This is because the fields fkCompanyID and fkIceCreamID are lookup fields , and get their values from other tables - the company table and the ice cream table to be precise. Since we've not transferred these tables Access can no longer look up the text values, and so displays the underlying foreign key values instead, which in this case happen to be numbers. You can also see that Access still displays the fields as combo boxes but with nothing in the drop-down list. Again this is because it has nothing to look up. If you are happy with the numbers but want to remove the combo boxes then you can open the table in Design view, and remove the Row Source property of each field (on the Lookup tab), or choose TextBox from the Display Control property.

If you would really like to display the text in the fields, instead of just the numbers you should export the missing tables ( Company and IceCream ) using the TransferDatabase method you have just tried.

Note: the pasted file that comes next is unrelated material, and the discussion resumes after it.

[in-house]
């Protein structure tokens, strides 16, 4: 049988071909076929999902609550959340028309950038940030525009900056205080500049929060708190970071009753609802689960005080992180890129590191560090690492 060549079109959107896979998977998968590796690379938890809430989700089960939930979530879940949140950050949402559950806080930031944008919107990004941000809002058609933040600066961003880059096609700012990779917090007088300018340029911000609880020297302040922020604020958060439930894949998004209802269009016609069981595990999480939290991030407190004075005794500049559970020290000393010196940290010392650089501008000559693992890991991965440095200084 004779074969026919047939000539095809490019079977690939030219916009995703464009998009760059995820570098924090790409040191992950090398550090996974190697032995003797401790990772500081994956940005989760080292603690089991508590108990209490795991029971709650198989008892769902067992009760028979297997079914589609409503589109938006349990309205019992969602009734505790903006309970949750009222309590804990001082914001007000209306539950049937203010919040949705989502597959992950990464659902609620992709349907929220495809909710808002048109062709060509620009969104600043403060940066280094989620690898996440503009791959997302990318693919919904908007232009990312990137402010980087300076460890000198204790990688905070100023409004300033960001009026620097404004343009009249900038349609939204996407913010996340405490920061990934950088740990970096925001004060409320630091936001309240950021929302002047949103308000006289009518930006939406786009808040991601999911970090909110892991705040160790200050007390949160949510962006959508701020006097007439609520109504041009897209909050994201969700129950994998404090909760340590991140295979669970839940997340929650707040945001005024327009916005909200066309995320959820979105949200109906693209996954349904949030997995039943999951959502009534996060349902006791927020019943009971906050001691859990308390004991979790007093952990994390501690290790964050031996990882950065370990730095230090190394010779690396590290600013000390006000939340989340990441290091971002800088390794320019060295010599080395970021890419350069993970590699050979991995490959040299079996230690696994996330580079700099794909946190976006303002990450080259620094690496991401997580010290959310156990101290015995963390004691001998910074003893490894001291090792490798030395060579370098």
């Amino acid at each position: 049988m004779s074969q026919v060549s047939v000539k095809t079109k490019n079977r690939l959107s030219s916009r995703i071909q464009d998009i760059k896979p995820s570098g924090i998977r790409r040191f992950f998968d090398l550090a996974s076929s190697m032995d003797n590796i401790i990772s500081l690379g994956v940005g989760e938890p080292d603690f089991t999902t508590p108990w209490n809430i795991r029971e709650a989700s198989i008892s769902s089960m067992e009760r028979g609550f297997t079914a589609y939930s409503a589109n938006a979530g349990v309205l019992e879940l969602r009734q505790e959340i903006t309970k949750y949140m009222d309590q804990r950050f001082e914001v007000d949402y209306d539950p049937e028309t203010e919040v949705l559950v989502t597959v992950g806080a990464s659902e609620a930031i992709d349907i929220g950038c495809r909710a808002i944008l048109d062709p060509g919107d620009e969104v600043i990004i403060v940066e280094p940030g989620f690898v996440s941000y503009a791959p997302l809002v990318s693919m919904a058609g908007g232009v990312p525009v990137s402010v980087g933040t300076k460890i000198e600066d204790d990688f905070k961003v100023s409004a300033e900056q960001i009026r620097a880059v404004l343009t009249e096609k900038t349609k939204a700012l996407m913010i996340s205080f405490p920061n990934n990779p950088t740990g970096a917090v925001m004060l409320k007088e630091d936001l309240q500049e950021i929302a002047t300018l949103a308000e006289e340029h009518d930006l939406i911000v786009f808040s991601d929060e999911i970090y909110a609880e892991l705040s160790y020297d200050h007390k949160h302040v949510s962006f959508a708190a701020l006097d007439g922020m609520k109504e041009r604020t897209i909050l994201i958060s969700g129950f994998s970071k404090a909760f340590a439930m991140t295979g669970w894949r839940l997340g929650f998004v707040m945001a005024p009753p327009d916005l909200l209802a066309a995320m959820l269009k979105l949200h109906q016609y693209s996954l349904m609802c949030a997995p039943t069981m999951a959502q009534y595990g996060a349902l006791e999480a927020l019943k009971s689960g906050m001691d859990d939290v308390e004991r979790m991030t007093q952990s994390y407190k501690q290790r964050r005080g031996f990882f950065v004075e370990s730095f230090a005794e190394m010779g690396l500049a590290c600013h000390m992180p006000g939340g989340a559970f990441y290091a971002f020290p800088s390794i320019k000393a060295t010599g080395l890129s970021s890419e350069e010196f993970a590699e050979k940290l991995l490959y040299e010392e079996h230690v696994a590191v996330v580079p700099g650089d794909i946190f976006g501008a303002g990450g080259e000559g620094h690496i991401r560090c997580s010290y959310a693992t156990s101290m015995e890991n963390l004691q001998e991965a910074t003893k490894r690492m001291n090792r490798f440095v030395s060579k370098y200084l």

click to expand


Transferring to spreadsheets is probably more common than transferring to databases. Access is really good at reporting, but most people who need to analyze figures are more familiar with spreadsheets. Things like Pivot Tables and Charting are very powerful and useful in Excel, and although you can use them in Access, most people are more familiar with the Excel environment. You probably won't be surprised to learn that there's a TransferSpreadsheet command:

 DoCmd.TransferSpreadsheet [TransferType], [SpreadsheetType],  TableName, FileName, [HasFieldNames], [Range] 

You can probably piece together how it works, but let's have a look at the arguments:




The action to be performed. It must be one of:

acImport , to import data

acExport , to export data

acLink , to link data

If you leave this blank, the default of acImport is used.


The type of spreadsheet you wish to transfer to, or import from. It must be one of:

acSpreadsheetTypeExcel3 acSpreadsheetTypeExcel4

acSpreadsheetTypeExcel5 acSpreadsheetTypeExcel7

acSpreadsheetTypeExcel8 acSpreadsheetTypeExcel9

acSpreadsheetTypeLotusWK1 acSpreadsheetTypeLotusWK3

acSpreadsheetTypeLotusWK4 acSpreadsheetTypeLotusWJ2

If you leave this blank, the default is acSpreadsheetTypeExcel8 . You may have expected to see an acSpreadsheetType10 or acSpreadsheetTypeXP here, but they are not available or needed, since Excel XP can happily open on files created in acSpreadsheetType9 , so we can use that instead .